Today, they are trying to distance themselves from their charms by positioning themselves as a fashion brand. In 2015, during Mother’s Day they launched a collection of rings called “The Art of You” which promotes rings as pass-me-down heirlooms. By 2022, Pandora hopes to grow their non-charms category to 50% of the total revenue.
Designing a brand story that fits into the brand
Pandora’s global DO campaign in advocacy of female empowerment.
These days, they are trying to do a Zara by releasing new product lines seven times a year, with two months apart. They are also adopting an omnichannel strategy with ecommerce as a channel because customers are increasingly channel agnostic in how they buy into the brand. And to attract a younger crowd, Pandora is engaging more social influencers and celebrities. Pandora is also entering into developing markets such as India and China more aggressively as developed markets have slowed and grown tired of the brand.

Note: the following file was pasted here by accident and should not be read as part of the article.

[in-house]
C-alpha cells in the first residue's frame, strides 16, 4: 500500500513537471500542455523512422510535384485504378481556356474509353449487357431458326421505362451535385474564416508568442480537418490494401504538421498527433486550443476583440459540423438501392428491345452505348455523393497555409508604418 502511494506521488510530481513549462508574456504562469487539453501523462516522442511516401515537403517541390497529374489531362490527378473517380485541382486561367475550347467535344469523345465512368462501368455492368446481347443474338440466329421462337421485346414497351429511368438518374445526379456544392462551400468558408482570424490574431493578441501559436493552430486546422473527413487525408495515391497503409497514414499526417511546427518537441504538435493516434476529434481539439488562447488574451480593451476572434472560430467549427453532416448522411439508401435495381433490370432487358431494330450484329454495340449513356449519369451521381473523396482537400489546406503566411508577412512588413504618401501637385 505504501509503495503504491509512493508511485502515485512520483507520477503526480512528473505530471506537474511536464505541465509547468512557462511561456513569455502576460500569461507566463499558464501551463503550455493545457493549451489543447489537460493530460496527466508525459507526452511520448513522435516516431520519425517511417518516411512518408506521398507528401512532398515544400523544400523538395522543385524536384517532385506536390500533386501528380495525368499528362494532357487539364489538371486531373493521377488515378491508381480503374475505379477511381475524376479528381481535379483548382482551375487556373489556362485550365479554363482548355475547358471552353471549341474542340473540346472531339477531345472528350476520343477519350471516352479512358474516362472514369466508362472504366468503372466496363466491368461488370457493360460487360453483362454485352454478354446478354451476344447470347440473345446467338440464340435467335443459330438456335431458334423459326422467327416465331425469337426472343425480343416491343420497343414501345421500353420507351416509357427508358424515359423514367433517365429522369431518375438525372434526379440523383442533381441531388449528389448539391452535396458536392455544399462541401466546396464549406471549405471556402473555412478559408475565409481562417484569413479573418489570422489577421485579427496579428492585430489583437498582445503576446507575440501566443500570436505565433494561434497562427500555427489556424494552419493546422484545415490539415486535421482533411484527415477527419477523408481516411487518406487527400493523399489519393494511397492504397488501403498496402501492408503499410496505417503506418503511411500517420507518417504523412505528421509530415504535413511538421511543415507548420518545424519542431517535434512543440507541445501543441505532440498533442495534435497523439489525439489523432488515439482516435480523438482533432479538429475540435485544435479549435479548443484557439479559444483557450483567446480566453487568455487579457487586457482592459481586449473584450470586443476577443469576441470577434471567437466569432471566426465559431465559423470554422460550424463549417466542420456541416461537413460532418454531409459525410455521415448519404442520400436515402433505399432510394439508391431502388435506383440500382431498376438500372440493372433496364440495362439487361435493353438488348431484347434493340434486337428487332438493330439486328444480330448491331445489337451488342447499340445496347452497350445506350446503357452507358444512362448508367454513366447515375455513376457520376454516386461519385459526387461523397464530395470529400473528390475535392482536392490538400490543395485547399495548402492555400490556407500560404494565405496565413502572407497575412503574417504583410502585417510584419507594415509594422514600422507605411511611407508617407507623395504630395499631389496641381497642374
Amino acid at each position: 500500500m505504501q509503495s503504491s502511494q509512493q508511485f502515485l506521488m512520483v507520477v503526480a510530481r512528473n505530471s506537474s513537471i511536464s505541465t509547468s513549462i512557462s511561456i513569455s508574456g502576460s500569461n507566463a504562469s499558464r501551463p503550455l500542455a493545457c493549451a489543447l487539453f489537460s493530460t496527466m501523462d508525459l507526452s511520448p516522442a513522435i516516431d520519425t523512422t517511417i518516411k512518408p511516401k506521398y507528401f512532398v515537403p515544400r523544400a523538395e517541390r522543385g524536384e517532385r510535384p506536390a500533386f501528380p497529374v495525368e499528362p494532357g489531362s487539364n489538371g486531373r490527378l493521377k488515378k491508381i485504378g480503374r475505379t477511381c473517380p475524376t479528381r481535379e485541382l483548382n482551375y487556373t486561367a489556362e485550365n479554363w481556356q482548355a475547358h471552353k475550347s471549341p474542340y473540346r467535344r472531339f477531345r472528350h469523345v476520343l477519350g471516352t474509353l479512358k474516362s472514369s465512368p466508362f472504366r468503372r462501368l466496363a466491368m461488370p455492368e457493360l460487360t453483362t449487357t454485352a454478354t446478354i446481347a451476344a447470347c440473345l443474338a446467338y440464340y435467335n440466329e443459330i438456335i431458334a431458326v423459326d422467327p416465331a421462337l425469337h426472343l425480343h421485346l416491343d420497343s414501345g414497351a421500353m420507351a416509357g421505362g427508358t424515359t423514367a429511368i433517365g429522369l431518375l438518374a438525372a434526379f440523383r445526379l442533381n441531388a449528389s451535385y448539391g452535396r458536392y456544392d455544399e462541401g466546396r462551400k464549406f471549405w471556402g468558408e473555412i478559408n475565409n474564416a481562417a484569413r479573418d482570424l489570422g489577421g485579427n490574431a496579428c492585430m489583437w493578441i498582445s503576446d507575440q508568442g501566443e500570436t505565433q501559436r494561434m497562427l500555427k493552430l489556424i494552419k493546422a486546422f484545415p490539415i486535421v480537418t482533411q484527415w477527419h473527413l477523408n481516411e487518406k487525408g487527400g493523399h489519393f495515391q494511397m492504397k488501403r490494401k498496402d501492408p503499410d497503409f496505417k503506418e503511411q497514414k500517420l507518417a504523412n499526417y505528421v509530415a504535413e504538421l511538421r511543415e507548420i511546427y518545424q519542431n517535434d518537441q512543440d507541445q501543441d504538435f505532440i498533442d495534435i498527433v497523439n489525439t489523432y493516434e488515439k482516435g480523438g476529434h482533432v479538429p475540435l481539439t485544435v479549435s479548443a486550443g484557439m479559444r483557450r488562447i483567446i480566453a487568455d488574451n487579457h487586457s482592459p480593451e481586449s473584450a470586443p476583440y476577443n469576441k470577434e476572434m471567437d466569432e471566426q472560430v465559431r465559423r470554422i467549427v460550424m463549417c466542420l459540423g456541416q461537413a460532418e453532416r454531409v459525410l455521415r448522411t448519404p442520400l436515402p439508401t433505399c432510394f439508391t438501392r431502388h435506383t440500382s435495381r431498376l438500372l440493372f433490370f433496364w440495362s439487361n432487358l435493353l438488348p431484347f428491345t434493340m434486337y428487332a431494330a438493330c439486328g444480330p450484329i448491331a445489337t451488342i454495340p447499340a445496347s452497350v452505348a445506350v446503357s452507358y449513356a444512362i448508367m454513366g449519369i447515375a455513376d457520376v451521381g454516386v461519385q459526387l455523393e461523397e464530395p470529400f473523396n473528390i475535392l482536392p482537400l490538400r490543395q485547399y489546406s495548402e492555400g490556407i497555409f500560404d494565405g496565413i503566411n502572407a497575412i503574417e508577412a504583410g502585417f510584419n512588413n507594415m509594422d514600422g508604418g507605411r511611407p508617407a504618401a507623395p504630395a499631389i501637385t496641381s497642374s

To revitalise the brand, in 2017, they launched their global DO campaign which encourages female empowerment: “empower women to take action and be true to who they are and what they want to DO”. In 2019, they will be launching a new visual identity with a renewed brand promise. Pandora is also determined to increase marketing spend and redesign their stores in order to increase footfall.
In 2018, amidst declining profits and departures in their C-suite management, Pandora launched their Programme Now in the hope of reversing their fortunes. Programme Now features four strategic thrusts which includes going beyond silver charms and bracelets into other categories and metals, digitising their entire brand experience in-store, adopting agile manufacturing and delivering an omni-channel shopping experience. While they are plagued by demanding shareholders and an unforgiving stock market, Pandora still remains the incumbent leader in establishing the concept of affordable luxury in the jewellery segment.